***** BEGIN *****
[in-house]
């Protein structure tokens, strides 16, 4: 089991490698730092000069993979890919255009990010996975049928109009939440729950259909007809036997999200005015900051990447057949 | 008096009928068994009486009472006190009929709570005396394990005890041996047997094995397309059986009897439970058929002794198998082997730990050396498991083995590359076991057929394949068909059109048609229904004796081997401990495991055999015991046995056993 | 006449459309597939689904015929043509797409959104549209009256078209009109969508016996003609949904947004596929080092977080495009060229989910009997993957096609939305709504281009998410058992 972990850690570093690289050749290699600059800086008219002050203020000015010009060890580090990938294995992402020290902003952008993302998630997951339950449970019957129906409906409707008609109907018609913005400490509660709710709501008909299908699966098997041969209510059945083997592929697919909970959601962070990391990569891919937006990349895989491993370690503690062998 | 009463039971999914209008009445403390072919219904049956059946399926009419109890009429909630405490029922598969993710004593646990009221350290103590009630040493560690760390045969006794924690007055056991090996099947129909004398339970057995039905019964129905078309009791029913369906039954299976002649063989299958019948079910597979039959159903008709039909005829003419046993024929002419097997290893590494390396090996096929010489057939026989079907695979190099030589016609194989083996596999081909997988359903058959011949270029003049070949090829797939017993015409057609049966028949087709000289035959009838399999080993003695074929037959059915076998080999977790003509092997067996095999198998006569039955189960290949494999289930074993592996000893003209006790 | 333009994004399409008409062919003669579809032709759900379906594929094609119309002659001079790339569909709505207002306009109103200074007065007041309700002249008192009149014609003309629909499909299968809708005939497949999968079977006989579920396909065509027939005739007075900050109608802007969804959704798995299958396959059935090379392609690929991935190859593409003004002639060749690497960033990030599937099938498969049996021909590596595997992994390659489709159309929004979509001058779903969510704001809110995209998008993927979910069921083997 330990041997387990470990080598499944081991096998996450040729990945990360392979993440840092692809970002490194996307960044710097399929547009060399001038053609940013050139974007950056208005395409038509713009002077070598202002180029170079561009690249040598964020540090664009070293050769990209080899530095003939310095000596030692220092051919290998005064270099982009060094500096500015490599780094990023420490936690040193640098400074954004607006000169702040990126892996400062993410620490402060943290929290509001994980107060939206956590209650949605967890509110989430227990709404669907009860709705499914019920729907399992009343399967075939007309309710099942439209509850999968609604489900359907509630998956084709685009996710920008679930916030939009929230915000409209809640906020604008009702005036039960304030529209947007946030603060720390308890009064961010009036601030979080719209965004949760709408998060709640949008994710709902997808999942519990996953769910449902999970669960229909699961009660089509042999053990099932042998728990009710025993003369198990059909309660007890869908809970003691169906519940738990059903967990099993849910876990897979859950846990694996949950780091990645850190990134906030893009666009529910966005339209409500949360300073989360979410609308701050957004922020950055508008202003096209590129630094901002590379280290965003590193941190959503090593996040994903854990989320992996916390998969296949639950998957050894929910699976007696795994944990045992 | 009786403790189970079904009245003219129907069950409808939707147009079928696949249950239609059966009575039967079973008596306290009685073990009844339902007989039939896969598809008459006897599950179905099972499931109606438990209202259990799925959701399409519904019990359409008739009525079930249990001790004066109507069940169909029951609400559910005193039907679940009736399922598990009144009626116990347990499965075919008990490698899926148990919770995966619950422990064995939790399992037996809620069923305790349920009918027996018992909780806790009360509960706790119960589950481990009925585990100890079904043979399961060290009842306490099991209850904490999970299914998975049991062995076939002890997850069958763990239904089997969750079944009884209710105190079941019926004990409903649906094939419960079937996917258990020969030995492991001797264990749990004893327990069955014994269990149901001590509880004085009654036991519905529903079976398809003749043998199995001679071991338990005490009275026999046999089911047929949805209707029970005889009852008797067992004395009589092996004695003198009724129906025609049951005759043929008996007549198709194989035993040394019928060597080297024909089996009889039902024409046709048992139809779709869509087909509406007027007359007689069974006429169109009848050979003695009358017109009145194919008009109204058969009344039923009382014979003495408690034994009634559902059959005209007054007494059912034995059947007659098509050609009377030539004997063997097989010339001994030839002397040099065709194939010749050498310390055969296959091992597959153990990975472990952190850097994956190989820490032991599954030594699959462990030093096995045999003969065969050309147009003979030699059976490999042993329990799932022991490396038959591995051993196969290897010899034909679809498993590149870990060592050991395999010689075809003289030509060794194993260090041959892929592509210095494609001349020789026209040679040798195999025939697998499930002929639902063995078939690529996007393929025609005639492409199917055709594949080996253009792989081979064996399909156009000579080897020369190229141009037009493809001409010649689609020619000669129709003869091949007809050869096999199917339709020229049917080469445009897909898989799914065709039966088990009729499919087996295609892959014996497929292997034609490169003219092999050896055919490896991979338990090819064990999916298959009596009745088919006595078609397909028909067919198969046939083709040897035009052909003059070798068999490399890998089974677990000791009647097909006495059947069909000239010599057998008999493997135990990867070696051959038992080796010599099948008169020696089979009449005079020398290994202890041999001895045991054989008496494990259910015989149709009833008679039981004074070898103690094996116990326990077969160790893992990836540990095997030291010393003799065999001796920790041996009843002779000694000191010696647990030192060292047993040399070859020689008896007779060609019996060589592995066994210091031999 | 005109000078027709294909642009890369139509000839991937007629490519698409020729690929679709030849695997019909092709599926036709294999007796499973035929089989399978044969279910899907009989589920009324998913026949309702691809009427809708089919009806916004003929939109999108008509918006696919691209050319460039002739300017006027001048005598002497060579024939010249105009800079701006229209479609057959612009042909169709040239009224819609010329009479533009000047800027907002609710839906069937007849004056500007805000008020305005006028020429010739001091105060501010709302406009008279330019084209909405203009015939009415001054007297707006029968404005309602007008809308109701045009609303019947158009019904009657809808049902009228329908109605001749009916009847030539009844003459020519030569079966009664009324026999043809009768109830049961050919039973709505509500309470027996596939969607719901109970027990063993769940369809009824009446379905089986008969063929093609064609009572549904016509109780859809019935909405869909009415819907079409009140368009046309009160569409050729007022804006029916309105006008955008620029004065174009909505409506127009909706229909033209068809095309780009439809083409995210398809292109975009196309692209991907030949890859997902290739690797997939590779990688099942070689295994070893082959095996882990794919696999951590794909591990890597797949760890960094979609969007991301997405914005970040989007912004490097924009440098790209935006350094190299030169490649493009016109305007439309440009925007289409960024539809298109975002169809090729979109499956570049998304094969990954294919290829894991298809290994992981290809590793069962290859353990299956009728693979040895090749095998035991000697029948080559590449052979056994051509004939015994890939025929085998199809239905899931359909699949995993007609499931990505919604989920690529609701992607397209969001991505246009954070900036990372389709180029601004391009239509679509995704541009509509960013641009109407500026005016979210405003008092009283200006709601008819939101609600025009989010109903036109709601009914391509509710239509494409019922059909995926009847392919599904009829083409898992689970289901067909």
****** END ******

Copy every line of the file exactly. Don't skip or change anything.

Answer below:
[in-house]
């Protein structure tokens, strides 16, 4: 089991490698730092000069993979890919255009990010996975049928109009939440729950259909007809036997999200005015900051990447057949 | 008096009928068994009486009472006190009929709570005396394990005890041996047997094995397309059986009897439970058929002794198998082997730990050396498991083995590359076991057929394949068909059109048609229904004796081997401990495991055999015991046995056993 | 006449459309597939689904015929043509797409959104549209009256078209009109969508016996003609949904947004596929080092977080495009060229989910009997993957096609939305709504281009998410058992 972990850690570093690289050749290699600059800086008219002050203020000015010009060890580090990938294995992402020290902003952008993302998630997951339950449970019957129906409906409707008609109907018609913005400490509660709710709501008909299908699966098997041969209510059945083997592929697919909970959601962070990391990569891919937006990349895989491993370690503690062998 | 009463039971999914209008009445403390072919219904049956059946399926009419109890009429909630405490029922598969993710004593646990009221350290103590009630040493560690760390045969006794924690007055056991090996099947129909004398339970057995039905019964129905078309009791029913369906039954299976002649063989299958019948079910597979039959159903008709039909005829003419046993024929002419097997290893590494390396090996096929010489057939026989079907695979190099030589016609194989083996596999081909997988359903058959011949270029003049070949090829797939017993015409057609049966028949087709000289035959009838399999080993003695074929037959059915076998080999977790003509092997067996095999198998006569039955189960290949494999289930074993592996000893003209006790 | 333009994004399409008409062919003669579809032709759900379906594929094609119309002659001079790339569909709505207002306009109103200074007065007041309700002249008192009149014609003309629909499909299968809708005939497949999968079977006989579920396909065509027939005739007075900050109608802007969804959704798995299958396959059935090379392609690929991935190859593409003004002639060749690497960033990030599937099938498969049996021909590596595997992994390659489709159309929004979509001058779903969510704001809110995209998008993927979910069921083997 330990041997387990470990080598499944081991096998996450040729990945990360392979993440840092692809970002490194996307960044710097399929547009060399001038053609940013050139974007950056208005395409038509713009002077070598202002180029170079561009690249040598964020540090664009070293050769990209080899530095003939310095000596030692220092051919290998005064270099982009060094500096500015490599780094990023420490936690040193640098400074954004607006000169702040990126892996400062993410620490402060943290929290509001994980107060939206956590209650949605967890509110989430227990709404669907009860709705499914019920729907399992009343399967075939007309309710099942439209509850999968609604489900359907509630998956084709685009996710920008679930916030939009929230915000409209809640906020604008009702005036039960304030529209947007946030603060720390308890009064961010009036601030979080719209965004949760709408998060709640949008994710709902997808999942519990996953769910449902999970669960229909699961009660089509042999053990099932042998728990009710025993003369198990059909309660007890869908809970003691169906519940738990059903967990099993849910876990897979859950846990694996949950780091990645850190990134906030893009666009529910966005339209409500949360300073989360979410609308701050957004922020950055508008202003096209590129630094901002590379280290965003590193941190959503090593996040994903854990989320992996916390998969296949639950998957050894929910699976007696795994944990045992 | 009786403790189970079904009245003219129907069950409808939707147009079928696949249950239609059966009575039967079973008596306290009685073990009844339902007989039939896969598809008459006897599950179905099972499931109606438990209202259990799925959701399409519904019990359409008739009525079930249990001790004066109507069940169909029951609400559910005193039907679940009736399922598990009144009626116990347990499965075919008990490698899926148990919770995966619950422990064995939790399992037996809620069923305790349920009918027996018992909780806790009360509960706790119960589950481990009925585990100890079904043979399961060290009842306490099991209850904490999970299914998975049991062995076939002890997850069958763990239904089997969750079944009884209710105190079941019926004990409903649906094939419960079937996917258990020969030995492991001797264990749990004893327990069955014994269990149901001590509880004085009654036991519905529903079976398809003749043998199995001679071991338990005490009275026999046999089911047929949805209707029970005889009852008797067992004395009589092996004695003198009724129906025609049951005759043929008996007549198709194989035993040394019928060597080297024909089996009889039902024409046709048992139809779709869509087909509406007027007359007689069974006429169109009848050979003695009358017109009145194919008009109204058969009344039923009382014979003495408690034994009634559902059959005209007054007494059912034995059947007659098509050609009377030539004997063997097989010339001994030839002397040099065709194939010749050498310390055969296959091992597959153990990975472990952190850097994956190989820490032991599954030594699959462990030093096995045999003969065969050309147009003979030699059976490999042993329990799932022991490396038959591995051993196969290897010899034909679809498993590149870990060592050991395999010689075809003289030509060794194993260090041959892929592509210095494609001349020789026209040679040798195999025939697998499930002929639902063995078939690529996007393929025609005639492409199917055709594949080996253009792989081979064996399909156009000579080897020369190229141009037009493809001409010649689609020619000669129709003869091949007809050869096999199917339709020229049917080469445009897909898989799914065709039966088990009729499919087996295609892959014996497929292997034609490169003219092999050896055919490896991979338990090819064990999916298959009596009745088919006595078609397909028909067919198969046939083709040897035009052909003059070798068999490399890998089974677990000791009647097909006495059947069909000239010599057998008999493997135990990867070696051959038992080796010599099948008169020696089979009449005079020398290994202890041999001895045991054989008496494990259910015989149709009833008679039981004074070898103690094996116990326990077969160790893992990836540990095997030291010393003799065999001796920790041996009843002779000694000191010696647990030192060292047993040399070859020689008896007779060609019996060589592995066994210091031999 | 005109000078027709294909642009890369139509000839991937007629490519698409020729690929679709030849695997019909092709599926036709294999007796499973035929089989399978044969279910899907009989589920009324998913026949309702691809009427809708089919009806916004003929939109999108008509918006696919691209050319460039002739300017006027001048005598002497060579024939010249105009800079701006229209479609057959612009042909169709040239009224819609010329009479533009000047800027907002609710839906069937007849004056500007805000008020305005006028020429010739001091105060501010709302406009008279330019084209909405203009015939009415001054007297707006029968404005309602007008809308109701045009609303019947158009019904009657809808049902009228329908109605001749009916009847030539009844003459020519030569079966009664009324026999043809009768109830049961050919039973709505509500309470027996596939969607719901109970027990063993769940369809009824009446379905089986008969063929093609064609009572549904016509109780859809019935909405869909009415819907079409009140368009046309009160569409050729007022804006029916309105006008955008620029004065174009909505409506127009909706229909033209068809095309780009439809083409995210398809292109975009196309692209991907030949890859997902290739690797997939590779990688099942070689295994070893082959095996882990794919696999951590794909591990890597797949760890960094979609969007991301997405914005970040989007912004490097924009440098790209935006350094190299030169490649493009016109305007439309440009925007289409960024539809298109975002169809090729979109499956570049998304094969990954294919290829894991298809290994992981290809590793069962290859353990299956009728693979040895090749095998035991000697029948080559590449052979056994051509004939015994890939025929085998199809239905899931359909699949995993007609499931990505919604989920690529609701992607397209969001991505246009954070900036990372389709180029601004391009239509679509995704541009509509960013641009109407500026005016979210405003008092009283200006709601008819939101609600025009989010109903036109709601009914391509509710239509494409019922059909995926009847392919599904009829083409898992689970289901067909």